EARLYJAS
Editor, Webmaster:  Phil Cartwright       Editor@earlyjas.org
Bert Thompson

SAVANNAH JAZZ BAND—Sacred & Secular (p.e.k. SOUND PKCD-392).  Playing
time: 73m. 37s.

In the Shade of the Old Apple Tree; The Girls Go Crazy ‘bout the Way I Walk*;  
Storyville Blues; Oh Lady Be Good†; The Old Rugged Cross; Nobody Knows the
Trouble I’ve Seen*; Georgia Bo Bo; My Gal Sal‡; Nyboders Pris (The Praise of
Nyboder); Key to the Highway*; Just a Closer Walk with Thee; Lord Lord Lord†;
Canal Street Blues/Goin’ Home†

Recorded live at the Falcon Club, Bude, on Aug. 27, 2014, during the Bude Festival
that year.

Personnel: Bill Smith, cornet, harmonica, vocals*; Roger Myerscough, clarinet, alto
sax, vocals†; Brian Ellis, trombone, piano; Chris Marney, banjo, vocal‡; Tony Pollitt,
double bass; John Meehan, drums.

 Many jazz bands have short lives—they have their “hour upon the stage and then
[are] heard no more.”  The Savannah Jazz Band is not one of them, having been on
stages in the U.K., several European countries, Canada, and cruise ships now for
almost four decades and showing no signs of a demise as they already have
bookings—half dozen or more per month—through at least the end of 2017.
  To date, Lake Records, p.e.k. Records, and (now defunct) Raymer Sound have
issued some twenty-five or so recordings of the band, and listening to them one can
understand the band’s popularity.  This CD from p.e.k. Records is a worthy addition
to the band’s discography and adds to that reputation.  Despite having no permanent
banjo player yet to replace the last one, I believe, the band still has a “tight” sound,
the ensemble working together as a unit, not as backing for individuals to display
their techniques.  
  The band leans heavily toward the New Orleans style of collective improvisation,
and this is apparent on the first track, In the Shade of the Old Apple Tree, and almost
every other thereafter.  The tune opens with the rhythm section laying down a
swinging straight four/four on which the front line can dance.  The cornet has a good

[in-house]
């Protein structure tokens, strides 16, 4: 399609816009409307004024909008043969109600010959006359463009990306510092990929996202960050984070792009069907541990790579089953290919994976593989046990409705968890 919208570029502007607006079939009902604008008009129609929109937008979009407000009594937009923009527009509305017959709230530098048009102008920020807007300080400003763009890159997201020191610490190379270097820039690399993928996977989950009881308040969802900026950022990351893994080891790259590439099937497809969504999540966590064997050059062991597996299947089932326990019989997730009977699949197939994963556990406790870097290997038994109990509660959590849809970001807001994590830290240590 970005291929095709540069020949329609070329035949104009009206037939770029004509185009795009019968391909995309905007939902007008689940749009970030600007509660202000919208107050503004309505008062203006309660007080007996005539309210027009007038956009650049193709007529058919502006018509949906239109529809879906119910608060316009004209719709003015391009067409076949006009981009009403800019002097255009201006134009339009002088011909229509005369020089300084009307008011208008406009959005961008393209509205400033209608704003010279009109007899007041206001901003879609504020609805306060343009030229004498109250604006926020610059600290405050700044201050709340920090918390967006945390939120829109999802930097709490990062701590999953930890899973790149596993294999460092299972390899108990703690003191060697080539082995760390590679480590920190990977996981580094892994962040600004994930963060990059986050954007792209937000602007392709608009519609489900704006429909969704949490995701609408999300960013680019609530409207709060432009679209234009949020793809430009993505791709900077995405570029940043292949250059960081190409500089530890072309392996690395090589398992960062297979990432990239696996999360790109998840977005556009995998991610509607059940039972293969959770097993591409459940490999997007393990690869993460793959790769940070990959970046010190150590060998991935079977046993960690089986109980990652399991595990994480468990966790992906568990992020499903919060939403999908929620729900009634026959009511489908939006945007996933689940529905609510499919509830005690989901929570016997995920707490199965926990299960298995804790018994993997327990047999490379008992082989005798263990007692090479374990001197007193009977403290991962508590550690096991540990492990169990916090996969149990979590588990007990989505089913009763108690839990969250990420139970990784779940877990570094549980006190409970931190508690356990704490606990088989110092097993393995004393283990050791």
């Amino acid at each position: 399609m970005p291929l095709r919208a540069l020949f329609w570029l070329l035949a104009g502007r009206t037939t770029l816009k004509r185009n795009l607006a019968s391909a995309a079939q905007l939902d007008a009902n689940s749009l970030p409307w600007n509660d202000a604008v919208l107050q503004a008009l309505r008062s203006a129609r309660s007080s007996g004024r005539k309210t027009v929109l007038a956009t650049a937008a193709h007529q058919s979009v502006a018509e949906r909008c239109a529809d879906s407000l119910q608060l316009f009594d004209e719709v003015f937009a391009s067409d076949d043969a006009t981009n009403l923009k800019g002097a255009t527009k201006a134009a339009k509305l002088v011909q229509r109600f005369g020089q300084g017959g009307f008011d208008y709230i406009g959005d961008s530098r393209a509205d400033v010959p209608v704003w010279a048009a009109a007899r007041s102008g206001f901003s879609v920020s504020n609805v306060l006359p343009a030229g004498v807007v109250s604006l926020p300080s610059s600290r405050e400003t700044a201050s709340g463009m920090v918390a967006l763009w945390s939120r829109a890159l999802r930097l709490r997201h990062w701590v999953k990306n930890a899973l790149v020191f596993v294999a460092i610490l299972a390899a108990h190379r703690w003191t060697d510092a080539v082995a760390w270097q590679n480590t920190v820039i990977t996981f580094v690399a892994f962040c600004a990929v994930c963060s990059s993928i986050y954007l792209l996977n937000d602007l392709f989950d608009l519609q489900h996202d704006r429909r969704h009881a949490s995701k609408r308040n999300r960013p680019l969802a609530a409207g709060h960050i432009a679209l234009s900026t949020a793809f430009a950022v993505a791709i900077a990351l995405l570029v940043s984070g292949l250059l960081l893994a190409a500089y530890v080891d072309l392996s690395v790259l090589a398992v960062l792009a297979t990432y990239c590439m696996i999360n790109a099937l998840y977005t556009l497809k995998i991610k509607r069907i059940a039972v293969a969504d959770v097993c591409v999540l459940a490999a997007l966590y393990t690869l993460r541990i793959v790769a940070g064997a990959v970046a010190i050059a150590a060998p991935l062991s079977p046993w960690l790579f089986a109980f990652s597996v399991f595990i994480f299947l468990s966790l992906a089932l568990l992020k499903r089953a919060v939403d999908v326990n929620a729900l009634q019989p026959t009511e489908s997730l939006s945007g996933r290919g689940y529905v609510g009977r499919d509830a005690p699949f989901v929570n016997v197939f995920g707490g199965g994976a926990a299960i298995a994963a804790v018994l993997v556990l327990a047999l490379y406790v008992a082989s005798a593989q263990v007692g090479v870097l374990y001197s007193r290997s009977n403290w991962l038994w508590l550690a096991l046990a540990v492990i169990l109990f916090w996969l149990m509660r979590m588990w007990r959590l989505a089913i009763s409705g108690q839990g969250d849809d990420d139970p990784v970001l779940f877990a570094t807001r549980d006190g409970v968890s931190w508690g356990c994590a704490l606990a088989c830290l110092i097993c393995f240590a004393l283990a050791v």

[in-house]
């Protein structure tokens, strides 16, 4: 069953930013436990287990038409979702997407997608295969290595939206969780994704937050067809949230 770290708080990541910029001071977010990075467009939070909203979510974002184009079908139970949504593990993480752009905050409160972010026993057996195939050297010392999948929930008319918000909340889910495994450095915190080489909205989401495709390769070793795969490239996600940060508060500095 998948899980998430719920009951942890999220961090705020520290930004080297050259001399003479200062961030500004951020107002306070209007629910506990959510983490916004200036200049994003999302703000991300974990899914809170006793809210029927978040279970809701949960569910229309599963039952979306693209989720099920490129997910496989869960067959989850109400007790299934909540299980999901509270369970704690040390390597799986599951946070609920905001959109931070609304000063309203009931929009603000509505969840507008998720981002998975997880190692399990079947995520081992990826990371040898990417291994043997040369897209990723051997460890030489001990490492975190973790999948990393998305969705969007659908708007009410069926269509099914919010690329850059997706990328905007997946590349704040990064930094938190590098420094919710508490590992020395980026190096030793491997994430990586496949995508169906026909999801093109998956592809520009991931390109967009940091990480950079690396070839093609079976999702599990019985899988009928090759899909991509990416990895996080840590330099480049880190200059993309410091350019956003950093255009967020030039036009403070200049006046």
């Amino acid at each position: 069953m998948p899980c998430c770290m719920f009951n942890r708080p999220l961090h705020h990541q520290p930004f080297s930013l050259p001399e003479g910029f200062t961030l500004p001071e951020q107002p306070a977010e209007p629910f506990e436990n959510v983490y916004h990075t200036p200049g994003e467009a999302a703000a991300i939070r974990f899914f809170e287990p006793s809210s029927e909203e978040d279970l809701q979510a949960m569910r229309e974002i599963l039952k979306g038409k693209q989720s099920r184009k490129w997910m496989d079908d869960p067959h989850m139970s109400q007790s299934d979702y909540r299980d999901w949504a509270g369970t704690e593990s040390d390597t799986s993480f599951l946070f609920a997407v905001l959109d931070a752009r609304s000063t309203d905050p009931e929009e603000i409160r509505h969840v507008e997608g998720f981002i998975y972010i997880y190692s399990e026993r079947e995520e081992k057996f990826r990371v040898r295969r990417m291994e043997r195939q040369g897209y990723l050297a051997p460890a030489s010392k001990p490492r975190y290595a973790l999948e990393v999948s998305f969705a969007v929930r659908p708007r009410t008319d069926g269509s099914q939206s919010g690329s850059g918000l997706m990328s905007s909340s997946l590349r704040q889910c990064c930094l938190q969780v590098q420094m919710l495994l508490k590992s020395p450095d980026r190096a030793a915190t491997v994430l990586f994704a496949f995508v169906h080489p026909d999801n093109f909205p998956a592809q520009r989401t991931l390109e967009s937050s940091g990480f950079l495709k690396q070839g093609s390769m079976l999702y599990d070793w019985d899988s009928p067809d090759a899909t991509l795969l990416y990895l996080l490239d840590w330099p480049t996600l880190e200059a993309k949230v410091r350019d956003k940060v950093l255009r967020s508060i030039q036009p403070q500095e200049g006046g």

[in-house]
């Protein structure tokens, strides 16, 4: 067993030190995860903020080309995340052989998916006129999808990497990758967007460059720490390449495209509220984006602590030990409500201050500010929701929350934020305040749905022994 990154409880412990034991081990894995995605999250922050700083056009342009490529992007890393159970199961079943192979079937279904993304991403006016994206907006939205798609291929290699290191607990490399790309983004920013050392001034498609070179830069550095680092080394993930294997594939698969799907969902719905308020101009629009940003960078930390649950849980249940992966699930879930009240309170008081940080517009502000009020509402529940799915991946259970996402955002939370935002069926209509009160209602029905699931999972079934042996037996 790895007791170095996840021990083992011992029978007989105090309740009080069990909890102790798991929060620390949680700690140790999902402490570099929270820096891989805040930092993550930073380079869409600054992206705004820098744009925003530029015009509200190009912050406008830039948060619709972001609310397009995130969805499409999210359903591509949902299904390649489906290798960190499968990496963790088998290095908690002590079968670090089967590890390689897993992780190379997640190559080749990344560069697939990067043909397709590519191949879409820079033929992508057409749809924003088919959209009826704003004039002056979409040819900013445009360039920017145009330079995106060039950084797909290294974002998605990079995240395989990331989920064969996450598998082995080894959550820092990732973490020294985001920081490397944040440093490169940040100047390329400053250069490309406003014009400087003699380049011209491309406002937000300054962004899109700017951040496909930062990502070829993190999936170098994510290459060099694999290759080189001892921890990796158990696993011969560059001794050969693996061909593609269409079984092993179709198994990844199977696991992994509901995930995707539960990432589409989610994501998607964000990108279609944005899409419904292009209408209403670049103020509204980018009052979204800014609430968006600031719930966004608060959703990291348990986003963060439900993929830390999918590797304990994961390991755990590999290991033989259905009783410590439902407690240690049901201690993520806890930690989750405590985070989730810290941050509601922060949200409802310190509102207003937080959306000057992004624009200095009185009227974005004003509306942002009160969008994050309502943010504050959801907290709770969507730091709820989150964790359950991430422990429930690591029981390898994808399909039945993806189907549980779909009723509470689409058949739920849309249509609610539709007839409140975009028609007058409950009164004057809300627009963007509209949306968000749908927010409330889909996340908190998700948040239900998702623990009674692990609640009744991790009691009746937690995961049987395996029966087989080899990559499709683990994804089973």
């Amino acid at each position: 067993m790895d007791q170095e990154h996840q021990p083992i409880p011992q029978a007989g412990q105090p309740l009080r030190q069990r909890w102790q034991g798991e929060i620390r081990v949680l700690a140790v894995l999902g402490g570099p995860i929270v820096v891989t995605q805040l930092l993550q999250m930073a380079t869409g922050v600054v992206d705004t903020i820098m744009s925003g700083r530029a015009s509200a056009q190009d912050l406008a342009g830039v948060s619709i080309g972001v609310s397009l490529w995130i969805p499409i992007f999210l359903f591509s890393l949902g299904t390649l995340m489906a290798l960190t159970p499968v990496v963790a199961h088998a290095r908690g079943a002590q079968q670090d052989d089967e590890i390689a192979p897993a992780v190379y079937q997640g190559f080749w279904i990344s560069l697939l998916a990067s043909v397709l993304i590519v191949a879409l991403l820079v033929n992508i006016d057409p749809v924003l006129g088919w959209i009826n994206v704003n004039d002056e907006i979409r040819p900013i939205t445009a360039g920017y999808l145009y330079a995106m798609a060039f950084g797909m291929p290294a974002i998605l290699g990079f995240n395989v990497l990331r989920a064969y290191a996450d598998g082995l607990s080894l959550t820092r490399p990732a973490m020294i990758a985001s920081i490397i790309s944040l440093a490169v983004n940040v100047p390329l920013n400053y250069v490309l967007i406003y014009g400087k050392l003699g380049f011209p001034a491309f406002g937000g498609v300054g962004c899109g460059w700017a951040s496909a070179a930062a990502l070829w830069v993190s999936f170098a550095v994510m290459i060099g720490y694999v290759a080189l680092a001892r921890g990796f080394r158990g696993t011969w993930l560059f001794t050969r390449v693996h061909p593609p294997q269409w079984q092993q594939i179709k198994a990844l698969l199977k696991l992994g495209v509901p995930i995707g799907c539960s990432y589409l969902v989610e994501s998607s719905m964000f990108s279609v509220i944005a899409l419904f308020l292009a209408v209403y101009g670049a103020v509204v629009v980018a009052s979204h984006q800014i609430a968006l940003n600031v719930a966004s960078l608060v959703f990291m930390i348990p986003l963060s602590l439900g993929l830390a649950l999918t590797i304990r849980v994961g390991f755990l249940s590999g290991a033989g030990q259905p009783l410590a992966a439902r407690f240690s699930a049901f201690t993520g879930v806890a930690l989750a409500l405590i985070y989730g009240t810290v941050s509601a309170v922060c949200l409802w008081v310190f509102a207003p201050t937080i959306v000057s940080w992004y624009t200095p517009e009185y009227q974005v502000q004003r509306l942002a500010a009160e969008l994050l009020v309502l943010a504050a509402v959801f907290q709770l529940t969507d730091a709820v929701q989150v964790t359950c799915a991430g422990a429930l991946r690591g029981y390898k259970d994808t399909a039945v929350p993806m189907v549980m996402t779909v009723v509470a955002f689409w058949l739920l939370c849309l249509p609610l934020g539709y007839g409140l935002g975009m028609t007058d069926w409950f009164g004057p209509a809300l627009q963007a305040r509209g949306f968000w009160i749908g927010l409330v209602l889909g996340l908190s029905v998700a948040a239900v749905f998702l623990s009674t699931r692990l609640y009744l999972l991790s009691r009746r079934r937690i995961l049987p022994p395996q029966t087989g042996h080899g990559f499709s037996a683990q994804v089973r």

fat tone and tightly controlled expression, and the trombone and clarinet play their
roles below and above that lead.  There is nothing frantic—the volume is subdued, no
one tries to out-blow any other.  Some contrast is provided by the choruses given over
to occasional solos by the cornet, clarinet and trombone. These are all interspersed
with ensembles choruses or a trombone-plus-clarinet-led chorus, the cornet having
dropped out.  The two brass instruments add mutes on occasion, and dynamics are
always given careful attention. Here and elsewhere, the band plays some choruses so
softly that one can almost hear the dancers’ feet shuffling, just as Buddy Bolden liked
to do.  On the out choruses, the volume is given a gradual, slight crescendo.  

  The back line also plays a role in all of this, of course.  These musicians are not
given much to soloing—the banjo takes a solo on only four of the tunes, the bass and
drums on none—but their presence is felt, the two stringed instruments laying down
a solid four and the drums being impeccably tasteful with tom tom accents and
pressed rolls where required—even playing on the rims on Canal Street Blues—
cymbals being sparingly used for accents.

  Variety is constantly to the fore, whether it be the shifting order of soloists (no
repetition of a pattern from tune to tune), the mixture of tempos, the differing
dynamics, or even the unexpected rhythm, such as the shuffle rhythm of Key to the
Highway.  Although there is no piano included in this sextet, yet we are given a few
choruses on piano on two tracks by the trombonist.  Additional variety is introduced
by the occasional solo on alto sax and on harmonica, an instrument that is often found
in blues bands.
  All of this keeps the listener’s interest high—one never quite knows what to expect
next from these talented musicians.  To keep everything on a positive note, I will
conclude by simply mentioning that about half of the tracks contain vocals.

  Those who are familiar with this veteran band will find this CD a worthwhile
addition to their collection.  Those who are unfamiliar with the band will find it a
useful introduction.  Ordering information can be found at http://www.cduniverse.
com/sresult.asp?HT_Search=LABEL&HT_Search_Info=p%2E+e%2E+k%
2E+sound&style=music&page=2 (CD universe) or http://www.peksound.co.
uk/catalogue.htm (p.e.k. Sound).
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for Jazz Advancement and Socialization
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